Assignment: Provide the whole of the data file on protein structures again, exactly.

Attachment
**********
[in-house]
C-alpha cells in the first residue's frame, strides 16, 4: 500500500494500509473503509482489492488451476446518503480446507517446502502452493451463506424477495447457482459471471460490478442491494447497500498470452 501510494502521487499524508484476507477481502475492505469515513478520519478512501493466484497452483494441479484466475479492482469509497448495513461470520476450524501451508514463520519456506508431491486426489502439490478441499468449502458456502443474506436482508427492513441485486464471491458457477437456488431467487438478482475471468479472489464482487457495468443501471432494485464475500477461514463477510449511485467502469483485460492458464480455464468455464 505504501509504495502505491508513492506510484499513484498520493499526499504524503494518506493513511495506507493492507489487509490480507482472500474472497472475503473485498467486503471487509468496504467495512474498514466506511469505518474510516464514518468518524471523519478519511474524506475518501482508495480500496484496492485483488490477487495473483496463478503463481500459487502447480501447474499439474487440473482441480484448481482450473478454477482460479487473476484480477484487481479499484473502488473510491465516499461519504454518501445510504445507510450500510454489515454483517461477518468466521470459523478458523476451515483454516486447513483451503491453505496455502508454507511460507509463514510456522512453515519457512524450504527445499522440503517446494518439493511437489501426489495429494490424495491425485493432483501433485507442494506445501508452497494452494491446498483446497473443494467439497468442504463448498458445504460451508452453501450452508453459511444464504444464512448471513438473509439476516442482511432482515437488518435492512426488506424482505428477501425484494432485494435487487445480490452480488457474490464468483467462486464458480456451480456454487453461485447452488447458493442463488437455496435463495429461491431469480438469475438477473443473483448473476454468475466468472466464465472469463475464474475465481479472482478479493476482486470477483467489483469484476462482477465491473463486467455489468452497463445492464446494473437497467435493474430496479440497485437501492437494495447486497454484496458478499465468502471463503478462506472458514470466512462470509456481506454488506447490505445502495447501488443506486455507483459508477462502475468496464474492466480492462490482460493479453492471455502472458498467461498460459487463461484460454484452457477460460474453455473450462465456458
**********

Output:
[in-house]
C-alpha cells in the first residue's frame, strides 16, 4: 500500500494500509473503509482489492488451476446518503480446507517446502502452493451463506424477495447457482459471471460490478442491494447497500498470452 501510494502521487499524508484476507477481502475492505469515513478520519478512501493466484497452483494441479484466475479492482469509497448495513461470520476450524501451508514463520519456506508431491486426489502439490478441499468449502458456502443474506436482508427492513441485486464471491458457477437456488431467487438478482475471468479472489464482487457495468443501471432494485464475500477461514463477510449511485467502469483485460492458464480455464468455464 505504501509504495502505491508513492506510484499513484498520493499526499504524503494518506493513511495506507493492507489487509490480507482472500474472497472475503473485498467486503471487509468496504467495512474498514466506511469505518474510516464514518468518524471523519478519511474524506475518501482508495480500496484496492485483488490477487495473483496463478503463481500459487502447480501447474499439474487440473482441480484448481482450473478454477482460479487473476484480477484487481479499484473502488473510491465516499461519504454518501445510504445507510450500510454489515454483517461477518468466521470459523478458523476451515483454516486447513483451503491453505496455502508454507511460507509463514510456522512453515519457512524450504527445499522440503517446494518439493511437489501426489495429494490424495491425485493432483501433485507442494506445501508452497494452494491446498483446497473443494467439497468442504463448498458445504460451508452453501450452508453459511444464504444464512448471513438473509439476516442482511432482515437488518435492512426488506424482505428477501425484494432485494435487487445480490452480488457474490464468483467462486464458480456451480456454487453461485447452488447458493442463488437455496435463495429461491431469480438469475438477473443473483448473476454468475466468472466464465472469463475464474475465481479472482478479493476482486470477483467489483469484476462482477465491473463486467455489468452497463445492464446494473437497467435493474430496479440497485437501492437494495447486497454484496458478499465468502471463503478462506472458514470466512462470509456481506454488506447490505445502495447501488443506486455507483459508477462502475468496464474492466480492462490482460493479453492471455502472458498467461498460459487463461484460454484452457477460460474453455473450462465456458